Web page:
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Helen Dolphin’s 10 things to do in self-isolation

Independent disability consultant Helen Dolphin has been self-isolating for two weeks now due to the coronavirus. Here, she gives her ten top tips for keeping busy during these difficult times.

It’s now been over two weeks since I’ve been in stuck indoors in coronavirus self-isolation. I’ve tidied up every messy cupboard. I’ve finished watching the Crown box set (all three series) and I’ve read all the books I had for Christmas. The prospect of another three months confined to my home seems like an awfully long time, so I’ve found a few different ideas of things to do which I thought I’d share with you.

Hone your cooking skills

I have a shelf full of cookbooks which I hardly ever look at. I’ve therefore started sifting through them and finding different recipes to try. I’m particularly keen to try a bit of baking and with Easter rapidly approaching my next recipe attempt is going to be hot cross buns. Apparently, even David Beckham loves baking and is showing off his creations on social media. If my hot cross buns are not a disaster then I’ll be showing them off too.

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Watch movie series in order

It is fair to say that a great way to forget about being in isolation is to get lost in a good film. If like me, you tend to forget what was in a previous film before watching the next in a series then now is a good time to watch an entire movie series in order. I have the Harry Potter series on DVD which has been collecting dust for some time, so I’m going to blow the dust off and settle down over the next few evenings for a Harry Potter binge. My husband has suggested we could do the same for all the Marvel movies, which by my calculation is just over 60 hours of film. Other series you might want to watch in order are the Lord of the Rings trilogy, Batman, James Bond, and Star Trek to name but a few.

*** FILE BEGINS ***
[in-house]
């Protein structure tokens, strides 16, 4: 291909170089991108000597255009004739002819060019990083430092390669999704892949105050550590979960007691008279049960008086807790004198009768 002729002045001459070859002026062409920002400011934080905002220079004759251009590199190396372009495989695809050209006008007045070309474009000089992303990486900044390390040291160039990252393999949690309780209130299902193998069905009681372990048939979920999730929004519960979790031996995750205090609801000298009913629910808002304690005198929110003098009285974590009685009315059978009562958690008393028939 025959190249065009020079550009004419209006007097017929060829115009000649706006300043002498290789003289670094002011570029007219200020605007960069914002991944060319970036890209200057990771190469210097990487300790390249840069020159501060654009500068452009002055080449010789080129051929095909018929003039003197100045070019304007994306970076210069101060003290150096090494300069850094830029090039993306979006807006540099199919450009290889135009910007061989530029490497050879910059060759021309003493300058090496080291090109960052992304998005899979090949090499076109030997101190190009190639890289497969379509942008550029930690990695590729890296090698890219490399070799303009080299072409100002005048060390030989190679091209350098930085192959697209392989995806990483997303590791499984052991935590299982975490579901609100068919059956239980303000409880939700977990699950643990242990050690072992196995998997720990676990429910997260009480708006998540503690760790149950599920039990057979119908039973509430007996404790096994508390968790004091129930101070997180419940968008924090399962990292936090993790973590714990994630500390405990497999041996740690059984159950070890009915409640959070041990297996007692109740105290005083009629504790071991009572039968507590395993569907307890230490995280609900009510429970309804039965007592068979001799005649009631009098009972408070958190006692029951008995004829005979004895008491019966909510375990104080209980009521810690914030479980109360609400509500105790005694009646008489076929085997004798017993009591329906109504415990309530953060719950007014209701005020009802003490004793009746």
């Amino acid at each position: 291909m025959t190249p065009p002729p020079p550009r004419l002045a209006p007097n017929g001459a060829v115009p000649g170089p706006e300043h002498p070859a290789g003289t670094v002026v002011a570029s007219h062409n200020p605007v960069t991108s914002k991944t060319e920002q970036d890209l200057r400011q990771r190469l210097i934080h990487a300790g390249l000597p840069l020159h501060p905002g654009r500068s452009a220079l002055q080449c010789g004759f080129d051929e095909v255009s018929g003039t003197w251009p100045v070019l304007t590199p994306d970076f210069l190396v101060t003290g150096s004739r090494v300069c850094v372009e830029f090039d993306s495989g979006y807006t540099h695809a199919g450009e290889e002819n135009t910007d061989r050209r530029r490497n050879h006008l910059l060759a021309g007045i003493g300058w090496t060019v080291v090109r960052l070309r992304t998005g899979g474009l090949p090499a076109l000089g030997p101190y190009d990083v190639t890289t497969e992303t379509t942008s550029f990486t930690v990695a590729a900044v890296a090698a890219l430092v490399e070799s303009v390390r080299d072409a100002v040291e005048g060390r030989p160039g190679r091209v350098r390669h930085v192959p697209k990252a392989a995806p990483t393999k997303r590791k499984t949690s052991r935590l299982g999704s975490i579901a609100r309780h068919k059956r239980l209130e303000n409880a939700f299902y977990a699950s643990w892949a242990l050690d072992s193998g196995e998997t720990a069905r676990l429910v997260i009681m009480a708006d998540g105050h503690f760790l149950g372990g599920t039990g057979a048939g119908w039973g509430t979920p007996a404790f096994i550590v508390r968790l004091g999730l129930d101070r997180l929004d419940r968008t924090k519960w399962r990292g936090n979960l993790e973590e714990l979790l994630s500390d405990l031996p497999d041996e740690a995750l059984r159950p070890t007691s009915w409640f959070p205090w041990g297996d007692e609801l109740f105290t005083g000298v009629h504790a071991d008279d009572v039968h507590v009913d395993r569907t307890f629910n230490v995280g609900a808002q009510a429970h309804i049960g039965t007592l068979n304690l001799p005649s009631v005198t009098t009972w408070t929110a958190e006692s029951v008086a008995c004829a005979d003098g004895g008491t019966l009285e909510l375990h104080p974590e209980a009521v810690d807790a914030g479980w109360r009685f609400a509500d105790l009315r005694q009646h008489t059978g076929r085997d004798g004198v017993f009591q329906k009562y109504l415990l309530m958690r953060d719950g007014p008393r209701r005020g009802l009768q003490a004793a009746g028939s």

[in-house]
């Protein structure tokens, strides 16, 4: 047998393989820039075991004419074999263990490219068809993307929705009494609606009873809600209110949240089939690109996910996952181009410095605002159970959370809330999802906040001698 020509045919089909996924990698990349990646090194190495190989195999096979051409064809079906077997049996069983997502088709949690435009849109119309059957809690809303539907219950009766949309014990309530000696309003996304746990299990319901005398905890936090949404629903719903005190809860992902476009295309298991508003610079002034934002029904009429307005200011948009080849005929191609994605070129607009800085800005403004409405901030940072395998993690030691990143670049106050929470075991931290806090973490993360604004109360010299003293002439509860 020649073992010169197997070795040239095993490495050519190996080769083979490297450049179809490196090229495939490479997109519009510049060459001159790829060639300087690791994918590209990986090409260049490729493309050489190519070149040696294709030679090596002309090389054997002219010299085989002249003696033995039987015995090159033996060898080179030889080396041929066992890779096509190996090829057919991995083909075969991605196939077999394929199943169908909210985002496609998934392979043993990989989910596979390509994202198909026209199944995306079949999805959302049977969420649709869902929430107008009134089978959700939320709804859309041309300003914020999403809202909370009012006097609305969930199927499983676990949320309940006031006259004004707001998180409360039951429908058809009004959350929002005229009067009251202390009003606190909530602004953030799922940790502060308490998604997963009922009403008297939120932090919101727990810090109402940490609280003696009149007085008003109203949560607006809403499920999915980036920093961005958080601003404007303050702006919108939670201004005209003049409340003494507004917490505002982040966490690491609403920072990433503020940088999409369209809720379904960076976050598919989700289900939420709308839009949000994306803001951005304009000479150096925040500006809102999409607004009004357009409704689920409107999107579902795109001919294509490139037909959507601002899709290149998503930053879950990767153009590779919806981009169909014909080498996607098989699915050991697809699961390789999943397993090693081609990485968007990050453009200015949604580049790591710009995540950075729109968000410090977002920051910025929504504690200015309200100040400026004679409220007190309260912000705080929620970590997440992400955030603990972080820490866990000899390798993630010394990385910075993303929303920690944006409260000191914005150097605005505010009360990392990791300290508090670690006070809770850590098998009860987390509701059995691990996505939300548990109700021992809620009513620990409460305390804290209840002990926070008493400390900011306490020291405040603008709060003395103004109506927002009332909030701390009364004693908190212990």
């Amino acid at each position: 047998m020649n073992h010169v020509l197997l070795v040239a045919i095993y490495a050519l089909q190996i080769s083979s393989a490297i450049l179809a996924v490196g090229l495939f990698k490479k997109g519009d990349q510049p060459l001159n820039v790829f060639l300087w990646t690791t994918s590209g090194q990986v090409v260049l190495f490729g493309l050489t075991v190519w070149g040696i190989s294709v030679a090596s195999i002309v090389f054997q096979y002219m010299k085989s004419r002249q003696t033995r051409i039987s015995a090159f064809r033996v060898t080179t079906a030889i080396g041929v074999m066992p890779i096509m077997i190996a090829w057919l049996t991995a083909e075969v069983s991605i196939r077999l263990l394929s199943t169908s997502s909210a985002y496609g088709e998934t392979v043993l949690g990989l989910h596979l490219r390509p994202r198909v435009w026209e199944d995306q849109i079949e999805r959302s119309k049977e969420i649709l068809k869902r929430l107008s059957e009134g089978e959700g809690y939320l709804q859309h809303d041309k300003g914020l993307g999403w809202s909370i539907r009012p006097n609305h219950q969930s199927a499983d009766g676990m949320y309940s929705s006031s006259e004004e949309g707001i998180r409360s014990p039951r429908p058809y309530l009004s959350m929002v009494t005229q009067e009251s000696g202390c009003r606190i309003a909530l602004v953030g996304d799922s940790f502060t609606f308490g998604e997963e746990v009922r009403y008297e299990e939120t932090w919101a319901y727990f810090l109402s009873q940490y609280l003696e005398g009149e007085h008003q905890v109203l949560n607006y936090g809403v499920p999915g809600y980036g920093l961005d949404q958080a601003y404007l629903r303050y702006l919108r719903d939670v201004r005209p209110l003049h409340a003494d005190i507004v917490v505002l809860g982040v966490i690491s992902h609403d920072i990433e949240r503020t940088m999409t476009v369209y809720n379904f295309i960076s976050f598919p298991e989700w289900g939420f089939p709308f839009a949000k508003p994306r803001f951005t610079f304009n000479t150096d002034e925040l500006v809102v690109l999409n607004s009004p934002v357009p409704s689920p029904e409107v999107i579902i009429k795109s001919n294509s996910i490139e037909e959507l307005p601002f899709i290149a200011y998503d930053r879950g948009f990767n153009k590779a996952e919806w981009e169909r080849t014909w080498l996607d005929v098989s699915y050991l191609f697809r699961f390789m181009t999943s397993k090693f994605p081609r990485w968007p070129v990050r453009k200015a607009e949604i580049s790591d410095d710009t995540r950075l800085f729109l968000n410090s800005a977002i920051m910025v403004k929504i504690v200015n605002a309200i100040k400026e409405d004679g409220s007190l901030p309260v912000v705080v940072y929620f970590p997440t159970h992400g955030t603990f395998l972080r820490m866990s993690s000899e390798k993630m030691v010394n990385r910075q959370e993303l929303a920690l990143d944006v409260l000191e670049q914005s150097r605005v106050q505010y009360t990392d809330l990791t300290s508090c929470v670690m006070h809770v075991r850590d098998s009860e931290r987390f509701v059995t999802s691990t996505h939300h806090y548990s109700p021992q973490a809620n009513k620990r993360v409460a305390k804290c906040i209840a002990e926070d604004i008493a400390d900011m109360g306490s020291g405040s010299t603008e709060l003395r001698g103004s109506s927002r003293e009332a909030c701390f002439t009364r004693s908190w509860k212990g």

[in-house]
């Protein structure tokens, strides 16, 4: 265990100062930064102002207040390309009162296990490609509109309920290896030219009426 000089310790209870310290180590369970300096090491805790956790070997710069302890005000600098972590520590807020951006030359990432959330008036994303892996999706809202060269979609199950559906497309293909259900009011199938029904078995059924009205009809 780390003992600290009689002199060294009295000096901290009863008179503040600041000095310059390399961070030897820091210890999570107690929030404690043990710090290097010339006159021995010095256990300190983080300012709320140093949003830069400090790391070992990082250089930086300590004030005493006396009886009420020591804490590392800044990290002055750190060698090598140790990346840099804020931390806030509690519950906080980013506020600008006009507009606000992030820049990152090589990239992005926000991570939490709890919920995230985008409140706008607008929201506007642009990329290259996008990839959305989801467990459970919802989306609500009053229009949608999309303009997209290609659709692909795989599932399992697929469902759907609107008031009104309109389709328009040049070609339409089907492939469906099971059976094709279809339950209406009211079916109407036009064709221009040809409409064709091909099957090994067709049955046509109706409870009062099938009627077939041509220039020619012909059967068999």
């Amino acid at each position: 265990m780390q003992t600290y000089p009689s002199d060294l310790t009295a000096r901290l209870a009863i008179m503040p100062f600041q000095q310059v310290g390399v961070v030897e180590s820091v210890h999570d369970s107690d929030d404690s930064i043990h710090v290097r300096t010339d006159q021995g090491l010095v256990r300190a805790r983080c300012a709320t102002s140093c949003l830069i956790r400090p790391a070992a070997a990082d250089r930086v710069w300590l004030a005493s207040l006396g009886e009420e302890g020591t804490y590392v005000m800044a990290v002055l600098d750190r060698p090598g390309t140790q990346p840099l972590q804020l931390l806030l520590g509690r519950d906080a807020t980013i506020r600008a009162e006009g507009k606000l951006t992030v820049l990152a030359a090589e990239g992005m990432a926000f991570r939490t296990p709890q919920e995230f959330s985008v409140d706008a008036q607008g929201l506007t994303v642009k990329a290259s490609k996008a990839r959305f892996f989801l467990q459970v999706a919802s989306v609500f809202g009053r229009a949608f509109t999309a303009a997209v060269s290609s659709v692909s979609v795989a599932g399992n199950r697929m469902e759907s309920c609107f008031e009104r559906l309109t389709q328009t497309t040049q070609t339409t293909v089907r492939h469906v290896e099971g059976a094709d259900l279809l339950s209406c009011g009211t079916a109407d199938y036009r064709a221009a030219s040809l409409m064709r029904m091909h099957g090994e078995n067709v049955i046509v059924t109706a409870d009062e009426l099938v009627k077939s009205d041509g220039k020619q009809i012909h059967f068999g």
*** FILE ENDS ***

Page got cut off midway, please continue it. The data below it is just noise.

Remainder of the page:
Chat with friends and family

It can feel really isolating when you’re stuck in your house, especially if you have nobody to talk to. Although I live with my husband and son, I’m still using Skype and Facetime to speak to my friends and family. My mum is also reading stories to my son every day and we have also arranged for him to speak to some of his friends too, even though he runs off after a few minutes.

Many businesses have been using Zoom video conferencing, but this is also becoming popular with people just to chat with friends and family. What is good about Zoom is you can put in virtual background filters that can mask your untidy room.


Virtual wine tasting

If you’re missing your Saturday night at the pub with your friends then many different companies are offering wine tasting kits. Some are even offering live Instagram and Facebook wine tasting, where you can buy a selection of tasting bottles and then taste along at home whilst watching a live presentation. Tasters are promised the usual tasting commentary and stories about wines and wine makers.

Discover a new podcast